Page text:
Just about every year, we will get reports of True
Armyworm, Pseudaletia unipuncta,
damage somewhere in the state. Some years, like in 2001 or 2007,
we can have severe outbreaks across a wide region. In most years,
there will be isolated cases but even those can be significant to the
farm affected. Crops most affected are grasses including
field corn, grass hay and pasture crops.
It is important for farmers and consultants to be
monitoring fields starting in mid-June. At a high enough
population, armyworms can create a lot of damage very quickly.
One comment I got from a farmer in 2007 went something
like this, "We looked one day and saw a little damage, but when we
couple days later many of the plants were totally stripped!"
If you detect a problem, try to assess the severity of the damage as well as the age/size and population of the larvae. Spraying with an insecticide is expensive and may not be necessary (or too late).
The best time to look for the larvae is very early in the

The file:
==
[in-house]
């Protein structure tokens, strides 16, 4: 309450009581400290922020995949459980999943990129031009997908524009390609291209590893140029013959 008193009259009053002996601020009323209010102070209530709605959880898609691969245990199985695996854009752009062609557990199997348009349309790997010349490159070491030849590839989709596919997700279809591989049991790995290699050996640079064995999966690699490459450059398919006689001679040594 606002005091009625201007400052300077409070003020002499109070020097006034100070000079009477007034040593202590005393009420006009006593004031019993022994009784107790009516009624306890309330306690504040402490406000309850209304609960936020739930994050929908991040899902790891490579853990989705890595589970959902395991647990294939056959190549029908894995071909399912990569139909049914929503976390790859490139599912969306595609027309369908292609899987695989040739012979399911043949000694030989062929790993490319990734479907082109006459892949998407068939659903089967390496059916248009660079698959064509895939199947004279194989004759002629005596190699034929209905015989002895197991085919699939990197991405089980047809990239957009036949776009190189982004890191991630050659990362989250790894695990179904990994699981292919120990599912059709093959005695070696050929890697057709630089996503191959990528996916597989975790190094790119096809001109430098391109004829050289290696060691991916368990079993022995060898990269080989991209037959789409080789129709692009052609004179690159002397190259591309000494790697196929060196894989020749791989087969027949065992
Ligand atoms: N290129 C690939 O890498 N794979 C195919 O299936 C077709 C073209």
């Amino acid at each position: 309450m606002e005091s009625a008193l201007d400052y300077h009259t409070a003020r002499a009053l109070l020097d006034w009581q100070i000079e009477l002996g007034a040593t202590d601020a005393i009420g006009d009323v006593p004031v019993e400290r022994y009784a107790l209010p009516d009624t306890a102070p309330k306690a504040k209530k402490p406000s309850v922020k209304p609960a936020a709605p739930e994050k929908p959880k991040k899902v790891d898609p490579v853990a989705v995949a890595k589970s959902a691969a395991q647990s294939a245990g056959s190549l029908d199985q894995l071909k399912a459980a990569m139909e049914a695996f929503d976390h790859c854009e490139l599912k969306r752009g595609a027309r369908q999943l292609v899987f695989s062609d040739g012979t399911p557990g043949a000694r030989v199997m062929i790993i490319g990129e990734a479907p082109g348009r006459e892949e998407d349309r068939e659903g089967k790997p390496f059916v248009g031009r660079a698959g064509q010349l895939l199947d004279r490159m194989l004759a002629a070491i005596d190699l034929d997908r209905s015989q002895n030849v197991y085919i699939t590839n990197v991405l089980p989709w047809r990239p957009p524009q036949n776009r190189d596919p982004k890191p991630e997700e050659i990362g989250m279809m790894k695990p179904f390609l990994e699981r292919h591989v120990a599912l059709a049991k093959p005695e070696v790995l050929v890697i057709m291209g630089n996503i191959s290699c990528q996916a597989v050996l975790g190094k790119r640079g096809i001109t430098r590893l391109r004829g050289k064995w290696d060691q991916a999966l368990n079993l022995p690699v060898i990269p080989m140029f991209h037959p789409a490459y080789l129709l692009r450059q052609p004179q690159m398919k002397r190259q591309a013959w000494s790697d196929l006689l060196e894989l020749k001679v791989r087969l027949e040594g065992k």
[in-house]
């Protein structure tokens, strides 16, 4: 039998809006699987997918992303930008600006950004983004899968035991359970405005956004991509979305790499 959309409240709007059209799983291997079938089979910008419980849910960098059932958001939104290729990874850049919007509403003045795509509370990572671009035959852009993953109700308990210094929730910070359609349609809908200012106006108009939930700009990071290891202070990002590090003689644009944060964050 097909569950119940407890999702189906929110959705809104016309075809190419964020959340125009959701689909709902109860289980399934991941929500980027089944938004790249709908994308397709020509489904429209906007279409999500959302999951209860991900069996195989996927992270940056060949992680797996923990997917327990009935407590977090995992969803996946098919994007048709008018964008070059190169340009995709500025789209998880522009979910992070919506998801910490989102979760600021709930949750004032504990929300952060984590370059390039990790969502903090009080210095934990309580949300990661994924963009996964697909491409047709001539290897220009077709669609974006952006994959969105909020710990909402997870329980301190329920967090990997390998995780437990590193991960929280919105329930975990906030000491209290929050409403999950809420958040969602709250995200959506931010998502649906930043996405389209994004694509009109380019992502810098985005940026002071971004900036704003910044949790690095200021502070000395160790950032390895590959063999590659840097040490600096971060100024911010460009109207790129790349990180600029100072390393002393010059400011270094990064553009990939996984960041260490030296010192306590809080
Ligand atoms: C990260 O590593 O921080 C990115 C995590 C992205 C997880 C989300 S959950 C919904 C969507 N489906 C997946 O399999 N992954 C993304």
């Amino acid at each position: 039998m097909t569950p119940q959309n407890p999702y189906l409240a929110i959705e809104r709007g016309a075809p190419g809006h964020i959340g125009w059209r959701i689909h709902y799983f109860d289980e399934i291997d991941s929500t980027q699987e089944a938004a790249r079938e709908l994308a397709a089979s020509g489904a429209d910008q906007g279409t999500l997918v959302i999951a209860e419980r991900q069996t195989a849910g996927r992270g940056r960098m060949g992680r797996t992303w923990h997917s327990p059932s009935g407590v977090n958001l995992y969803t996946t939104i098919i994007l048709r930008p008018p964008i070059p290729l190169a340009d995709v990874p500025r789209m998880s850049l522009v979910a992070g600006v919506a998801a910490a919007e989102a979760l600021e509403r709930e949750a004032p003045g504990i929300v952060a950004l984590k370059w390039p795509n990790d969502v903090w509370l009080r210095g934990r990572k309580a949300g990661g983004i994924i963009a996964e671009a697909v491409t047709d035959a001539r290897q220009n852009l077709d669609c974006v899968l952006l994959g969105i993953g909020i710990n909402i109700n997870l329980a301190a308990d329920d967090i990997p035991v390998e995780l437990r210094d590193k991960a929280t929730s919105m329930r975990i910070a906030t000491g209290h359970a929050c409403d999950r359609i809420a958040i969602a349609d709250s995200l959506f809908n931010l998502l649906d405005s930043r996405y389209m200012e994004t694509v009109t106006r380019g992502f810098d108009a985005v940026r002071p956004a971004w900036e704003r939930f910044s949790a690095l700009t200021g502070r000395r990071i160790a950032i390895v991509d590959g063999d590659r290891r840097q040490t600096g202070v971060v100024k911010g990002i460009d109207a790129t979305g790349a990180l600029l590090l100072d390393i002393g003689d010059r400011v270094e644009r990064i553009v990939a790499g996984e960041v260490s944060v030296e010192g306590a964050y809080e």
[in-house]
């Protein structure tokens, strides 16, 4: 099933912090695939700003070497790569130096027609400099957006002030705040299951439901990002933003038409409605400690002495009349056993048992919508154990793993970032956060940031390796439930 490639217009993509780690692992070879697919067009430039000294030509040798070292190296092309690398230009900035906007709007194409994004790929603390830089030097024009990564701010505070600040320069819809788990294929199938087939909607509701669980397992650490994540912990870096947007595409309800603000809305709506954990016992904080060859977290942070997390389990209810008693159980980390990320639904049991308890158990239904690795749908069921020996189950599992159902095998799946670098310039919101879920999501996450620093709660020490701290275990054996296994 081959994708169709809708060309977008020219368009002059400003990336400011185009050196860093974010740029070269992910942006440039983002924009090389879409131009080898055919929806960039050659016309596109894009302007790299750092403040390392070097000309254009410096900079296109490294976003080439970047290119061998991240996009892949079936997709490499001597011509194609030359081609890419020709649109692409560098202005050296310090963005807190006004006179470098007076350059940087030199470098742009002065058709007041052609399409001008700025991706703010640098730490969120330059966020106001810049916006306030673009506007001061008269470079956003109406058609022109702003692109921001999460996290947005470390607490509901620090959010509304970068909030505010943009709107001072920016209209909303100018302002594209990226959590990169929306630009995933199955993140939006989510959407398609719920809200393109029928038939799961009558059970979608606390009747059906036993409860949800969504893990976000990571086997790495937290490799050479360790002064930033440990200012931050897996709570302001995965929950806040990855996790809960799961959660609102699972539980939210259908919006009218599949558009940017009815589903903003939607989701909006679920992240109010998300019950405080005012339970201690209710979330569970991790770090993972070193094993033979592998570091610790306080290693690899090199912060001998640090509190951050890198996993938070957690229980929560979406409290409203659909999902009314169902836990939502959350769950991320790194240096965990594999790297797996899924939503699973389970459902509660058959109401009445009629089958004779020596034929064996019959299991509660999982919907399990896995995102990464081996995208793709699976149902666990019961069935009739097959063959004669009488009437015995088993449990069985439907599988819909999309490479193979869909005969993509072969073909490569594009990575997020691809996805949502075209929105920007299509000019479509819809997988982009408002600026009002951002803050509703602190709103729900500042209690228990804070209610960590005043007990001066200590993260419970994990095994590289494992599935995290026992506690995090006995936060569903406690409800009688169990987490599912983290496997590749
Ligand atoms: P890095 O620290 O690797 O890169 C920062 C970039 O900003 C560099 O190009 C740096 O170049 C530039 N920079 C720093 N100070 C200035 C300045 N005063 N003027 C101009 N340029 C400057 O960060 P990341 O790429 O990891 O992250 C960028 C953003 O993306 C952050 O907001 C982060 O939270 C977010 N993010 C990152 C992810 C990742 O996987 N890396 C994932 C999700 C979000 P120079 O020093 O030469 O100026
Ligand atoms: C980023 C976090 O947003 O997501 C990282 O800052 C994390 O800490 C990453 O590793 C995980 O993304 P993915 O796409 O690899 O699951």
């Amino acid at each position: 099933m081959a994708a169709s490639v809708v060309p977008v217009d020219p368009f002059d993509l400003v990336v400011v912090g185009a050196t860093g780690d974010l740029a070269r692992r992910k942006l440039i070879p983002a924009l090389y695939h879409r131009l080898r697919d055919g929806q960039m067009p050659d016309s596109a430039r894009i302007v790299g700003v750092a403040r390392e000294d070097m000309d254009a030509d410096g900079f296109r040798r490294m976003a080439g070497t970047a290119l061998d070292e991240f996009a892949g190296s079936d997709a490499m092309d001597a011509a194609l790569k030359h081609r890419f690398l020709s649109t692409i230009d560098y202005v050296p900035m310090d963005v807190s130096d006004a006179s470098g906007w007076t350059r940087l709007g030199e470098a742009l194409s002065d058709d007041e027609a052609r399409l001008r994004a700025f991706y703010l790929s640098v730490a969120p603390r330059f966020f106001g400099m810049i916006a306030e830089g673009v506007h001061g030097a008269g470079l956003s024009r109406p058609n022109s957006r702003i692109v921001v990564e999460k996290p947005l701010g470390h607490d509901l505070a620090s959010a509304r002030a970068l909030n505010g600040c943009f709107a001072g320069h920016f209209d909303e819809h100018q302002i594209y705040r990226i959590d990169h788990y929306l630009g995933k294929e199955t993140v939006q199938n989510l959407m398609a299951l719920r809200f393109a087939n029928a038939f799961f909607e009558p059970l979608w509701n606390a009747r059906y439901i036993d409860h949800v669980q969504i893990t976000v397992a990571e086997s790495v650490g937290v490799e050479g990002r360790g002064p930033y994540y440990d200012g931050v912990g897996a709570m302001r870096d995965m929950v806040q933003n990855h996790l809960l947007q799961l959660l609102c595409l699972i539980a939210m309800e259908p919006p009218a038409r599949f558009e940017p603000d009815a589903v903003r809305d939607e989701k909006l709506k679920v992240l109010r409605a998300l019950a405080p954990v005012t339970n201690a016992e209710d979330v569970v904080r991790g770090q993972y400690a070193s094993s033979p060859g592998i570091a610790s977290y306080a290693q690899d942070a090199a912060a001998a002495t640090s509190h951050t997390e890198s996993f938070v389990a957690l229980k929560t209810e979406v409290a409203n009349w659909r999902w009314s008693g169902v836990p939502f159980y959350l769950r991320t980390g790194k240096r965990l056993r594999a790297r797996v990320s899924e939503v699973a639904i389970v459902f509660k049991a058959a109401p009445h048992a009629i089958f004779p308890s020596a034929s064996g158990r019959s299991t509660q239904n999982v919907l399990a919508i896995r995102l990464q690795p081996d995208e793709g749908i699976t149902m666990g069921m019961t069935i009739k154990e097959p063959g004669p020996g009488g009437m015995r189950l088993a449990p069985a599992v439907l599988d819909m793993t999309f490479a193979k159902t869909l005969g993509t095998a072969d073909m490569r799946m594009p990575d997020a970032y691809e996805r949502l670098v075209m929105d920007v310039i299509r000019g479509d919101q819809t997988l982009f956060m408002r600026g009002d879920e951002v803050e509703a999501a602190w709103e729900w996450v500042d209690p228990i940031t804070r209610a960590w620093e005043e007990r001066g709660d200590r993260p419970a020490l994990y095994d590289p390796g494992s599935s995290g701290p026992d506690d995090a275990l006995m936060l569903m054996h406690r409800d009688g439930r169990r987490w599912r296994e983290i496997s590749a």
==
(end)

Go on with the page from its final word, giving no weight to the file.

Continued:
morning or just before dark. Armyworm larvae tend to stay near
the soil surface during the day when it is hot and feed at night.
For more information refer to the links and factsheets below:
Outbreaks of Armyworm in 2012
Insecticide Control Options from the VT Agency of Agriculture
Armyworm - Here We Go Again in 2007
Recovery of Field Corn, Haycrops, and Pasture Following Armyworm Damage
you detect armyworm in your field crops or forages or have any questions contact Jeff Carter, Dan Hudson, Heather Darby or Sid Bosworth.
you have armyworm damage, please email me and give me your name, phone
number, crop(s) affected, acres, and extent of damage. Sid.Bosworth@uvm.edu
This site is maintained by Sid.Bosworth@uvm.edu,
Plant & Soil Science Department, University of Vermont.
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